IBM’s 2012 Industry Analyst event in Madrid – the Smarter Cities panel

The future is so bright

I attended the IBM Industry Analyst event in Madrid recently and I was very taken with several of the briefings that I sat in on there.

There was an interesting panel on Smarter Cities chaired by IBM Europe’s VP for Smarter Cities Sylvie Spalmacin-Roma. Also on the panel were Francois Grosse (SVP Digital Services, Veolia Environment) and Marc Sanderson International Investments Director, Málaga City. Francois talked about how Veolia Environment works with public transport data and spun off a startup to meet demand in this space. Marc from Málaga gave a very interesting talk about how the city of Málaga is running many projects simultaneously to transform itself into a truly Smart city.

Some of the things Marc mentioned in Málaga are the water sensor project – Málaga has installed 60,000 sensors on its water piping to help it reduce the amount of water lost through leaks. This is particularly relevant given the recent Water 20/20: Bringing Smart Water Networks Into Focus report which maintains that more efficient use of water may save utilities $12.5 billion a year.

Málaga’s emergency management centre has an app that citizens can download to report issues directly to the town hall.

Málaga is the headquarters for the EU’s high speed rail research and it is currently building an 80km high speed rail test track.

Marc went on to point out that that Málaga has a joint project with Spanish electric utility company Endesa called Smart Cities Málaga where it is rolling out smart meters to 17,000 customers and tracking their energy use in an effort to make consumption more transparent to the customer and align the supply and demand curves.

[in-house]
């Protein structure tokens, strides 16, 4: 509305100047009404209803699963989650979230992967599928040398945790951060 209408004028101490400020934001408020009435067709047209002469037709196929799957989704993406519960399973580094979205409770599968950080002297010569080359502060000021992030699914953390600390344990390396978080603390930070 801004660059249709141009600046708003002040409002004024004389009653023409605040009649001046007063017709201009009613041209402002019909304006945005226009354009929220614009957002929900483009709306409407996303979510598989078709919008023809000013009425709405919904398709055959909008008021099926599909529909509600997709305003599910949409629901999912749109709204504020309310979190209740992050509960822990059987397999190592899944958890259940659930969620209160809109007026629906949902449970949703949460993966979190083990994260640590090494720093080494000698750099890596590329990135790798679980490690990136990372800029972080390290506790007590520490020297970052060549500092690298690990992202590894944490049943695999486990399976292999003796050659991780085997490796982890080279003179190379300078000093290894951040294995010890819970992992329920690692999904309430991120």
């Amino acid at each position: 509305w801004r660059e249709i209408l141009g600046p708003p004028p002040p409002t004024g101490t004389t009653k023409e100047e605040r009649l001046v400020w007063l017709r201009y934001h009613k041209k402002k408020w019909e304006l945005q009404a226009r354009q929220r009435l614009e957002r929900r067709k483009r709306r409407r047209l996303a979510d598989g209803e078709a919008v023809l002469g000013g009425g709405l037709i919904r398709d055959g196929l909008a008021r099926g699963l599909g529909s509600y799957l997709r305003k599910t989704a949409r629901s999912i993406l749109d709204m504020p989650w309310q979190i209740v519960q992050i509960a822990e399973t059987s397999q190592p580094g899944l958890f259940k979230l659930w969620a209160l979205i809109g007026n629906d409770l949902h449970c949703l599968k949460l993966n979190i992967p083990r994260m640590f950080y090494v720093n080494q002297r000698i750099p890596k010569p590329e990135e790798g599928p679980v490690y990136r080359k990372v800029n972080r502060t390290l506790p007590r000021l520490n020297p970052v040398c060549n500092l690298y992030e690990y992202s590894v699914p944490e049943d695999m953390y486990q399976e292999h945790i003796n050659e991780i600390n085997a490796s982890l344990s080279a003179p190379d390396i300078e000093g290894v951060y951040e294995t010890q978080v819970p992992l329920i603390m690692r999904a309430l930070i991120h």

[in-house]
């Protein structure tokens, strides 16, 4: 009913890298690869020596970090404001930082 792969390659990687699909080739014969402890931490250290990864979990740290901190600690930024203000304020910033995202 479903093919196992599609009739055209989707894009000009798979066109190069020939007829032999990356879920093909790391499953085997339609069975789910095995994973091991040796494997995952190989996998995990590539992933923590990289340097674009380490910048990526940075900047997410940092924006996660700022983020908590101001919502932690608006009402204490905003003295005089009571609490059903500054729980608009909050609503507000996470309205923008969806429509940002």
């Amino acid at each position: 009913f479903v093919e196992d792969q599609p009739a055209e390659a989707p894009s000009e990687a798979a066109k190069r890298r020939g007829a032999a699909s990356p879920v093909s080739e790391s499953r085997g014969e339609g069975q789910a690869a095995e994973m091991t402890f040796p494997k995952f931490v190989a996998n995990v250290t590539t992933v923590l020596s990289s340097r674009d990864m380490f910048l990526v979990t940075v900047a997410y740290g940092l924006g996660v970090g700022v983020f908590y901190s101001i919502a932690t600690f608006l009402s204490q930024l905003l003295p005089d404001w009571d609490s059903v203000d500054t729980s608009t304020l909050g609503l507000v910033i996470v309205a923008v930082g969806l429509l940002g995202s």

And finally Marc mentioned Málaga’s Zero Emissions Mobility to All project Zem2All. This is a project which sees the deployment of 200 electric vehicles and 229 electric vehicle charge points throughout the city.It is a four year project designed to assess the usage patters of electric vehicle usage on a day-to-day basis. The project contains some of the first bidirectional electric car chargers in Europe – these chargers are capable of taking a charge from the car, as well as charging the car. This is to enable Vehicle to Grid (V2G) energy flows where electricity can move from the car’s battery back into the grid to help with grid stabilisation, for example, and to enable Vehicle to Home (V2H) energy flows where energy can move from the car’s battery into the home to keep the owners dwelling live in the event of short electrical outages.